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Title: Detecting knowledge base inconsistencies using automated generation of text and examples

Abstract

Verifying the fidelity of domain representation in large knowledge bases (KBs) is a difficult problem: domain experts are typically not experts in knowledge representation languages, and as knowledge bases grow more complex, visual inspection of the various terms and their abstract definitions, their interrelationships and the limiting, boundary cases becomes much harder. This paper presents an approach to help verify and refine abstract term definitions in knowledge bases. It assumes that it is easier for a domain expert to determine the correctness of individual concrete examples than it is to verify and correct all the ramifications of an abstract, intentional specification. To this end, our approach presents the user with an interface in which abstract terms in the KB are described using examples and natural language generated from the underlying domain representation. Problems in the KB are therefore manifested as problems in the generated description. The user can then highlight specific examples or parts of the explanation that seem problematic. The system reasons about the underlying domain model by using the discourse plan generated for the description. This paper briefly describes the working of the system and illustrates three possible types of problem manifestations using an example of a specificationmore » of floating-point numbers in Lisp.« less

Authors:
;  [1]
  1. Univ. of Pittsburgh, PA (United States)
Publication Date:
OSTI Identifier:
430698
Report Number(s):
CONF-960876-
TRN: 96:006521-0073
Resource Type:
Conference
Resource Relation:
Conference: 13. National conference on artifical intelligence and the 8. Innovative applications of artificial intelligence conference, Portland, OR (United States), 4-8 Aug 1996; Other Information: PBD: 1996; Related Information: Is Part Of Proceedings of the thirteenth national conference on artificial intelligence and the eighth innovative applications of artificial intelligence conference. Volume 1 and 2; PB: 1626 p.
Country of Publication:
United States
Language:
English
Subject:
99 MATHEMATICS, COMPUTERS, INFORMATION SCIENCE, MANAGEMENT, LAW, MISCELLANEOUS; ARTIFICIAL INTELLIGENCE; KNOWLEDGE BASE; ERRORS; LEARNING; NATURAL LANGUAGE

Citation Formats

Mittal, V.O., and Moore, J.D. Detecting knowledge base inconsistencies using automated generation of text and examples. United States: N. p., 1996. Web.
Mittal, V.O., & Moore, J.D. Detecting knowledge base inconsistencies using automated generation of text and examples. United States.
Mittal, V.O., and Moore, J.D. Tue . "Detecting knowledge base inconsistencies using automated generation of text and examples". United States. doi:.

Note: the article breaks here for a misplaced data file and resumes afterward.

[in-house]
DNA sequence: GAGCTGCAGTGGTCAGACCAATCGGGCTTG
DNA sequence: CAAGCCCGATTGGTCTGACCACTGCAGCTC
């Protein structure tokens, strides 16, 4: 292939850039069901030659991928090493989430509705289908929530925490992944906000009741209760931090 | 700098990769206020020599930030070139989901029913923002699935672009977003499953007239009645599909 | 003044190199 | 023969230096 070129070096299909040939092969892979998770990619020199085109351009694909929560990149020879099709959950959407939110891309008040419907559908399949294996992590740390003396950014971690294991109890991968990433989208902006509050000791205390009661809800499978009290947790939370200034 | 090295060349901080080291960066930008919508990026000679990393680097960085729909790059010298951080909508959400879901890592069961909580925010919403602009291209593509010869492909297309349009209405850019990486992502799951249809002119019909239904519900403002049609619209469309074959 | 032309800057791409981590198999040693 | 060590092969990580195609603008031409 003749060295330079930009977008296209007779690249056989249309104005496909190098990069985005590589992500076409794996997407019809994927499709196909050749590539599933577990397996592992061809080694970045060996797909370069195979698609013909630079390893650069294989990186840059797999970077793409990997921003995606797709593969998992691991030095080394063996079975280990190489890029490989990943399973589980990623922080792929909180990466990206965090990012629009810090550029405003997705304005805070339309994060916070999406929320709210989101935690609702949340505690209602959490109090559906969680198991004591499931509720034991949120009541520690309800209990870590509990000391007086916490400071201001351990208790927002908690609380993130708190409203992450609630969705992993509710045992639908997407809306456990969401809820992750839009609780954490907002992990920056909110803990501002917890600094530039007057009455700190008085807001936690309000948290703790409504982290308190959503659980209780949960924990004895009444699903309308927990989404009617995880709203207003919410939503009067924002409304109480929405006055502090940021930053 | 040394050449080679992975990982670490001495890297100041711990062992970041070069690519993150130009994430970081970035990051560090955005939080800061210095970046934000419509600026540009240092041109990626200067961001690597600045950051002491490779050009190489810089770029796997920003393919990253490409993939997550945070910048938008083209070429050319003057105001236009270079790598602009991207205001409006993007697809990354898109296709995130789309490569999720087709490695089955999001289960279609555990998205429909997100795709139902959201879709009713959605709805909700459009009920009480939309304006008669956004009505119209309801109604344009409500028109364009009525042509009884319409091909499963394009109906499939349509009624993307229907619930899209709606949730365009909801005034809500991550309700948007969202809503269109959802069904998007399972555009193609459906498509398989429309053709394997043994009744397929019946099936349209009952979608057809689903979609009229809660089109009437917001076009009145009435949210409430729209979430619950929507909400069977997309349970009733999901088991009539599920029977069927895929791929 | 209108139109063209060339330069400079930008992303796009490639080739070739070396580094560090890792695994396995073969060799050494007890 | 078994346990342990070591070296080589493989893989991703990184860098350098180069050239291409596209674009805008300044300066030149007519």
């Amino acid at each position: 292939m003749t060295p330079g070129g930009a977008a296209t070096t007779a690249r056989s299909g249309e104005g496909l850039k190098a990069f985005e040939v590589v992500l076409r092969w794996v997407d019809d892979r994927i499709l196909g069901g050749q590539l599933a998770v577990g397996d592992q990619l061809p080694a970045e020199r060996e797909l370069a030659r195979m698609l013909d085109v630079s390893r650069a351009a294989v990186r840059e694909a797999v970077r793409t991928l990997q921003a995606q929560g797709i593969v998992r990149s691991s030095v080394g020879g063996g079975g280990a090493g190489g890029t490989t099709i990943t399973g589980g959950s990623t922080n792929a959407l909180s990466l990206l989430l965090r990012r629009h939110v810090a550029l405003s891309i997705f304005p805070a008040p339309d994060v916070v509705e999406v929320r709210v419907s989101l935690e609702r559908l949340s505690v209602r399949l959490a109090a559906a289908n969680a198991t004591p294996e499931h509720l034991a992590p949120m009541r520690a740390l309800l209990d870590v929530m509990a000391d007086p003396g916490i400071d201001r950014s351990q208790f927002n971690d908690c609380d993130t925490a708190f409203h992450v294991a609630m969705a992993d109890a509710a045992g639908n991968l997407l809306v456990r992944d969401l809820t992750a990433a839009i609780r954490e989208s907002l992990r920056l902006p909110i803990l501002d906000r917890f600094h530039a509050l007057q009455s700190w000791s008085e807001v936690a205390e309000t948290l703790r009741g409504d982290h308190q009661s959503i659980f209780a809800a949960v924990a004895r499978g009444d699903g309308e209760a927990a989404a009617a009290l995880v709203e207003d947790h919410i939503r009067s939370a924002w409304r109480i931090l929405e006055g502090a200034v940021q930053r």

@article{osti_430698,
title = {Detecting knowledge base inconsistencies using automated generation of text and examples},
author = {Mittal, V.O. and Moore, J.D.},
abstractNote = {Verifying the fidelity of domain representation in large knowledge bases (KBs) is a difficult problem: domain experts are typically not experts in knowledge representation languages, and as knowledge bases grow more complex, visual inspection of the various terms and their abstract definitions, their interrelationships and the limiting, boundary cases becomes much harder. This paper presents an approach to help verify and refine abstract term definitions in knowledge bases. It assumes that it is easier for a domain expert to determine the correctness of individual concrete examples than it is to verify and correct all the ramifications of an abstract, intentional specification. To this end, our approach presents the user with an interface in which abstract terms in the KB are described using examples and natural language generated from the underlying domain representation. Problems in the KB are therefore manifested as problems in the generated description. The user can then highlight specific examples or parts of the explanation that seem problematic. The system reasons about the underlying domain model by using the discourse plan generated for the description. This paper briefly describes the working of the system and illustrates three possible types of problem manifestations using an example of a specification of floating-point numbers in Lisp.},
doi = {},
journal = {},
number = ,
volume = ,
place = {United States},
year = {Tue Dec 31 00:00:00 EST 1996},
month = {Tue Dec 31 00:00:00 EST 1996}
}

Conference:
Other availability
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